CAIRO (AP) — Muslims around the world were observing yet another major Islamic holiday Tuesday in the shadow of the pandemic and amid growing concerns about the highly-infectious delta variant of the coronavirus.
Eid al-Adha, or the "Feast of Sacrifice," is typically marked by communal prayers, large social gatherings, slaughtering of livestock and distributing meat to the needy. This year, the holiday comes as many countries battle the delta variant first identified in India, prompting some to impose new restrictions or appeal for people to avoid congregating and follow safety protocols.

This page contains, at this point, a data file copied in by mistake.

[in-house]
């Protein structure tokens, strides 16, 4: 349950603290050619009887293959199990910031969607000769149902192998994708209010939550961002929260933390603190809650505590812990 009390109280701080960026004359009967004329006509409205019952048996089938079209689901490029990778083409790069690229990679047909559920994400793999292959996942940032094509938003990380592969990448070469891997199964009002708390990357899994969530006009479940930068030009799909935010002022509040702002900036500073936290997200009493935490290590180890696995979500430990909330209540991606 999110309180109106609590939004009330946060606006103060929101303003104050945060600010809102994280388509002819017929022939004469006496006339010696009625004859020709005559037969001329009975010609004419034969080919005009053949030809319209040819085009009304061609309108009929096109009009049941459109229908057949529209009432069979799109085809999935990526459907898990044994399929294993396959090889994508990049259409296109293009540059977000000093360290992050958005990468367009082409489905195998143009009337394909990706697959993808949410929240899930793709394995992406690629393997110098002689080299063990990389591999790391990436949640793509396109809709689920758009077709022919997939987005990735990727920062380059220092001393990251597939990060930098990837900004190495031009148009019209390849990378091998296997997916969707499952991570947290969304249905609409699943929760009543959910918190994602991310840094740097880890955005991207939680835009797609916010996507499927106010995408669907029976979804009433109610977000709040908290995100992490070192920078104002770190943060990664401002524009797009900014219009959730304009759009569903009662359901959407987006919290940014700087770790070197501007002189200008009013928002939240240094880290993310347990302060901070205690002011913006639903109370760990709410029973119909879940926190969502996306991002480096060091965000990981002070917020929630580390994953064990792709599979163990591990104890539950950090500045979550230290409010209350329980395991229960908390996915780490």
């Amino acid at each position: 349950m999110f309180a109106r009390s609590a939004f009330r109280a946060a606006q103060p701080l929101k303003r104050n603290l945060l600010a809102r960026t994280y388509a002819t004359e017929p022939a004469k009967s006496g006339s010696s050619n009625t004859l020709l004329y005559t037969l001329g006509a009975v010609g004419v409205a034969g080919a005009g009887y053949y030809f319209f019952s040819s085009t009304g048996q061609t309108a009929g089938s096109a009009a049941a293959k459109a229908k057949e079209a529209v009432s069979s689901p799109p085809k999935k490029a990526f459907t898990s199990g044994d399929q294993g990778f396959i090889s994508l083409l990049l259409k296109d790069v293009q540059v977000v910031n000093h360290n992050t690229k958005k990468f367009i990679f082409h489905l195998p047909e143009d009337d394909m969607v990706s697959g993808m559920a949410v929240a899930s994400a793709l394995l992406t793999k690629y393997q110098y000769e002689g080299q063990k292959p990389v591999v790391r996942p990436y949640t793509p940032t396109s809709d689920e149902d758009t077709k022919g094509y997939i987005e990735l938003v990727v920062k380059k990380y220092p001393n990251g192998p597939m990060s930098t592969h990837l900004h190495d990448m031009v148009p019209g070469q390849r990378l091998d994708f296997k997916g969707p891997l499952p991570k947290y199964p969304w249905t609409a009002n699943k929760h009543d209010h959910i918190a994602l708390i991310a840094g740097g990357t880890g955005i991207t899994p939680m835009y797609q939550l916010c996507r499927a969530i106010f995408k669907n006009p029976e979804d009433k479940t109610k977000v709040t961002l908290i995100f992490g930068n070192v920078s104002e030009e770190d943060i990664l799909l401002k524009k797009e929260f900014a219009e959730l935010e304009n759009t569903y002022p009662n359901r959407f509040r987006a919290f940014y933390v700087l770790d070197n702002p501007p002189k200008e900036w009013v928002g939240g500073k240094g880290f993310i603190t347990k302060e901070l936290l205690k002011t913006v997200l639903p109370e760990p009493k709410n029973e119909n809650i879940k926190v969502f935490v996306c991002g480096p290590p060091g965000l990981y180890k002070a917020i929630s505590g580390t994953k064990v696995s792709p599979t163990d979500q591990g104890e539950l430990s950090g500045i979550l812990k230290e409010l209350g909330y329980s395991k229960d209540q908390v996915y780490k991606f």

The pandemic has already taken a toll for the second year on a sacred mainstay of Islam, the hajj, whose last days coincide with Eid al-Adha. Once drawing some 2.5 million Muslims from across the globe to the holy city of Mecca in Saudi Arabia, the pilgrimage has been dramatically scaled back due to the virus.
This year's hajj has been limited to 60,000 vaccinated Saudi citizens or residents of Saudi Arabia. On Tuesday, pilgrims wearing masks and maintaining social distancing performed the symbolic stoning of the devil in the valley area of Mina — using sterilized pebbles they received ahead of time.
"This is (a) very, very, very big moment for us, for me especially," said pilgrim Arya Widyawan Yanto, an Indonesian living in Saudi Arabia. He added that he was happy he had the chance to perform the pilgrimage. "Everything was conducted under very strict precautions."